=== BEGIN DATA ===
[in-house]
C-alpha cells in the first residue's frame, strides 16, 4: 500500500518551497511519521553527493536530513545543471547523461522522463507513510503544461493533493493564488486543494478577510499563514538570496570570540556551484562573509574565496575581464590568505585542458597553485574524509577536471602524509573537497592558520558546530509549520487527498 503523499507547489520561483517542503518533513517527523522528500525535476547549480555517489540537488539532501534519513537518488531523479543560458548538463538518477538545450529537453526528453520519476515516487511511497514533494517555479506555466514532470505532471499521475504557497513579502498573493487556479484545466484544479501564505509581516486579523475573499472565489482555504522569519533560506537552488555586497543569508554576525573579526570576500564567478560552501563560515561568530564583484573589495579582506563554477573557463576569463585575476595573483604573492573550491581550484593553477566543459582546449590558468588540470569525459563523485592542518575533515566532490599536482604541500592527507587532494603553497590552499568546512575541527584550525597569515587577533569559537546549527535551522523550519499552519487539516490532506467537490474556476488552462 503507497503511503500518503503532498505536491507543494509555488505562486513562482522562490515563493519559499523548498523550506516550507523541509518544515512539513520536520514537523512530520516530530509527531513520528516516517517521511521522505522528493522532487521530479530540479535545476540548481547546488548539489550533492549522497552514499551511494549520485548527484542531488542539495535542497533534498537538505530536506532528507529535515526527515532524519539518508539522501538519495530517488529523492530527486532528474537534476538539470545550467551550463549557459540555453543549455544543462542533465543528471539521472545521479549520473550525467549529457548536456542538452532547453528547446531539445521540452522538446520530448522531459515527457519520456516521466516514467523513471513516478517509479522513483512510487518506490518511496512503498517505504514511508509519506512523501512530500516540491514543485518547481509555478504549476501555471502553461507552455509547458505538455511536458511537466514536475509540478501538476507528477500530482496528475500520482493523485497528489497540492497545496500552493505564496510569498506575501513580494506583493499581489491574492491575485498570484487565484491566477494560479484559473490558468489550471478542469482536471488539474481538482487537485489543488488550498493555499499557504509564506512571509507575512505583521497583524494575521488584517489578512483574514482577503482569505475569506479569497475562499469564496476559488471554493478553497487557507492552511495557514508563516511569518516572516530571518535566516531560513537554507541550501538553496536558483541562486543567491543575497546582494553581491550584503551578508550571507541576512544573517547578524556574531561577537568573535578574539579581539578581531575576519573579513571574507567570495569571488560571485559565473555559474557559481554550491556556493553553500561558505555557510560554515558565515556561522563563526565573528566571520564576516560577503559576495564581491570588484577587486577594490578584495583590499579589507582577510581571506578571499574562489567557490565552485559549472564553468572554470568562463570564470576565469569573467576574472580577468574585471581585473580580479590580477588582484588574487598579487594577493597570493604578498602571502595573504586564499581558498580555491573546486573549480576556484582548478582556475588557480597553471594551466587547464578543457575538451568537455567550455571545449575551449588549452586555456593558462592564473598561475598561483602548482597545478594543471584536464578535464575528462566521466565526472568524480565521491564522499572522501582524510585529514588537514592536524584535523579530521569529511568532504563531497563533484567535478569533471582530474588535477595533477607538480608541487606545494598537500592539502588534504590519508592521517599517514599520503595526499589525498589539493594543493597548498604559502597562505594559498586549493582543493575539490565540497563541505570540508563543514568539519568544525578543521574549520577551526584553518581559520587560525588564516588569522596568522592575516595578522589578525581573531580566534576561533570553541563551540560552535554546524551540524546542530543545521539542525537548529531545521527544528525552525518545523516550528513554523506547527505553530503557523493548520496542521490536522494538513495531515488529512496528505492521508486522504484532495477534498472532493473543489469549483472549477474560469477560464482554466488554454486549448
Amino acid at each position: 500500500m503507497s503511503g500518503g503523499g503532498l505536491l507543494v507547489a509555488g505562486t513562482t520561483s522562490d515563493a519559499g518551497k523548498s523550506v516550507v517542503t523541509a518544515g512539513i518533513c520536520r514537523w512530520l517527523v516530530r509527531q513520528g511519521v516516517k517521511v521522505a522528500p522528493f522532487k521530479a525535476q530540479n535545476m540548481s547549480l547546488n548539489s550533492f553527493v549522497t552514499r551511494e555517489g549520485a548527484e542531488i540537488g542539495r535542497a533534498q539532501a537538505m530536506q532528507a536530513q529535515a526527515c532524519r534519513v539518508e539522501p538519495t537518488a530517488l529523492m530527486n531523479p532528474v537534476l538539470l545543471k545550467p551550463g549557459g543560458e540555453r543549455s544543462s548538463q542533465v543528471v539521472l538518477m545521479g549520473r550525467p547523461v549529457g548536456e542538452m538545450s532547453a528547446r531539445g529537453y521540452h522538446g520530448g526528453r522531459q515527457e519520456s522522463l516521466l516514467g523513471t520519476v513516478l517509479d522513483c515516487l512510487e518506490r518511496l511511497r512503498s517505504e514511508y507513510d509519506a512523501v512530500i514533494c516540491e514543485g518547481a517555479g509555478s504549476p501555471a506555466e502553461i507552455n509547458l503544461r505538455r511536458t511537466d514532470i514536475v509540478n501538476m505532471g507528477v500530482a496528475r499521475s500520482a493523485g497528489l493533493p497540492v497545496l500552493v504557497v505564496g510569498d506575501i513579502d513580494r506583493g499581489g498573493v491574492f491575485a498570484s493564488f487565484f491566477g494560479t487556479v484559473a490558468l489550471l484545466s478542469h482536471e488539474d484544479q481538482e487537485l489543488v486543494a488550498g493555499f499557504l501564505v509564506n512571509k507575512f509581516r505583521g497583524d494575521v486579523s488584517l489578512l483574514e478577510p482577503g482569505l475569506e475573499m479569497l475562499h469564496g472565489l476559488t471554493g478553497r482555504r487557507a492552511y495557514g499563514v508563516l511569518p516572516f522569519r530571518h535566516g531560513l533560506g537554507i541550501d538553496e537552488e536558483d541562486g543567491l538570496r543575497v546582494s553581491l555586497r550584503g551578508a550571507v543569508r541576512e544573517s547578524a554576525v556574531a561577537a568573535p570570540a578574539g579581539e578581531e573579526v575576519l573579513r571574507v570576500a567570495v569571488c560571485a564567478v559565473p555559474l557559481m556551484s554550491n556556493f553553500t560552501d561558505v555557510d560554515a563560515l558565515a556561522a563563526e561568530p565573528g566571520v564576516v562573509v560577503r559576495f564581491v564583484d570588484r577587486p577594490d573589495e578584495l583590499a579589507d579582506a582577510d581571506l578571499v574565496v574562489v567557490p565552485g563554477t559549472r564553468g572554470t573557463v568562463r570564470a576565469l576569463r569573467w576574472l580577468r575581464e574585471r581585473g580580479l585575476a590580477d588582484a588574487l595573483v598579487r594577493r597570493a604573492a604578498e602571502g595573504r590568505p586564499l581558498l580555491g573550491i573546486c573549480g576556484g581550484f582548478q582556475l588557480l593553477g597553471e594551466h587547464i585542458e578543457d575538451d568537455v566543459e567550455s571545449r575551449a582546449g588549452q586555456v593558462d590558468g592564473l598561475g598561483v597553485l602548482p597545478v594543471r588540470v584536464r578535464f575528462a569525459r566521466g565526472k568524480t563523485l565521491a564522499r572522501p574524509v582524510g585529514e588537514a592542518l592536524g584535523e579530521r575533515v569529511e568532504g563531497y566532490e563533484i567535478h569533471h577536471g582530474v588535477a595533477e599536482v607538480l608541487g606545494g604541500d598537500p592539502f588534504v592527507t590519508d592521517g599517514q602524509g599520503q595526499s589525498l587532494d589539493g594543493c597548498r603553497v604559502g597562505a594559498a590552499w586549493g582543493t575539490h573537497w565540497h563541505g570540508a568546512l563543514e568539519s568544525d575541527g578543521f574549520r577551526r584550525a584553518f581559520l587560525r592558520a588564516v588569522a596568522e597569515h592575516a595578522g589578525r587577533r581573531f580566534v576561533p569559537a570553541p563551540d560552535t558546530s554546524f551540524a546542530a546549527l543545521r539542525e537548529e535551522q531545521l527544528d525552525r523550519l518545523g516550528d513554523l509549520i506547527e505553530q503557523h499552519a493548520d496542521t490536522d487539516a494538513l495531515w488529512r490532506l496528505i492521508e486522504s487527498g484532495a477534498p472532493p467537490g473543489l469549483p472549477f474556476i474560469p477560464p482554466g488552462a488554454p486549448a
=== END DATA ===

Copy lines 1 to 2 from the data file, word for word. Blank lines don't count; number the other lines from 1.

[in-house]
C-alpha cells in the first residue's frame, strides 16, 4: 500500500518551497511519521553527493536530513545543471547523461522522463507513510503544461493533493493564488486543494478577510499563514538570496570570540556551484562573509574565496575581464590568505585542458597553485574524509577536471602524509573537497592558520558546530509549520487527498 503523499507547489520561483517542503518533513517527523522528500525535476547549480555517489540537488539532501534519513537518488531523479543560458548538463538518477538545450529537453526528453520519476515516487511511497514533494517555479506555466514532470505532471499521475504557497513579502498573493487556479484545466484544479501564505509581516486579523475573499472565489482555504522569519533560506537552488555586497543569508554576525573579526570576500564567478560552501563560515561568530564583484573589495579582506563554477573557463576569463585575476595573483604573492573550491581550484593553477566543459582546449590558468588540470569525459563523485592542518575533515566532490599536482604541500592527507587532494603553497590552499568546512575541527584550525597569515587577533569559537546549527535551522523550519499552519487539516490532506467537490474556476488552462 503507497503511503500518503503532498505536491507543494509555488505562486513562482522562490515563493519559499523548498523550506516550507523541509518544515512539513520536520514537523512530520516530530509527531513520528516516517517521511521522505522528493522532487521530479530540479535545476540548481547546488548539489550533492549522497552514499551511494549520485548527484542531488542539495535542497533534498537538505530536506532528507529535515526527515532524519539518508539522501538519495530517488529523492530527486532528474537534476538539470545550467551550463549557459540555453543549455544543462542533465543528471539521472545521479549520473550525467549529457548536456542538452532547453528547446531539445521540452522538446520530448522531459515527457519520456516521466516514467523513471513516478517509479522513483512510487518506490518511496512503498517505504514511508509519506512523501512530500516540491514543485518547481509555478504549476501555471502553461507552455509547458505538455511536458511537466514536475509540478501538476507528477500530482496528475500520482493523485497528489497540492497545496500552493505564496510569498506575501513580494506583493499581489491574492491575485498570484487565484491566477494560479484559473490558468489550471478542469482536471488539474481538482487537485489543488488550498493555499499557504509564506512571509507575512505583521497583524494575521488584517489578512483574514482577503482569505475569506479569497475562499469564496476559488471554493478553497487557507492552511495557514508563516511569518516572516530571518535566516531560513537554507541550501538553496536558483541562486543567491543575497546582494553581491550584503551578508550571507541576512544573517547578524556574531561577537568573535578574539579581539578581531575576519573579513571574507567570495569571488560571485559565473555559474557559481554550491556556493553553500561558505555557510560554515558565515556561522563563526565573528566571520564576516560577503559576495564581491570588484577587486577594490578584495583590499579589507582577510581571506578571499574562489567557490565552485559549472564553468572554470568562463570564470576565469569573467576574472580577468574585471581585473580580479590580477588582484588574487598579487594577493597570493604578498602571502595573504586564499581558498580555491573546486573549480576556484582548478582556475588557480597553471594551466587547464578543457575538451568537455567550455571545449575551449588549452586555456593558462592564473598561475598561483602548482597545478594543471584536464578535464575528462566521466565526472568524480565521491564522499572522501582524510585529514588537514592536524584535523579530521569529511568532504563531497563533484567535478569533471582530474588535477595533477607538480608541487606545494598537500592539502588534504590519508592521517599517514599520503595526499589525498589539493594543493597548498604559502597562505594559498586549493582543493575539490565540497563541505570540508563543514568539519568544525578543521574549520577551526584553518581559520587560525588564516588569522596568522592575516595578522589578525581573531580566534576561533570553541563551540560552535554546524551540524546542530543545521539542525537548529531545521527544528525552525518545523516550528513554523506547527505553530503557523493548520496542521490536522494538513495531515488529512496528505492521508486522504484532495477534498472532493473543489469549483472549477474560469477560464482554466488554454486549448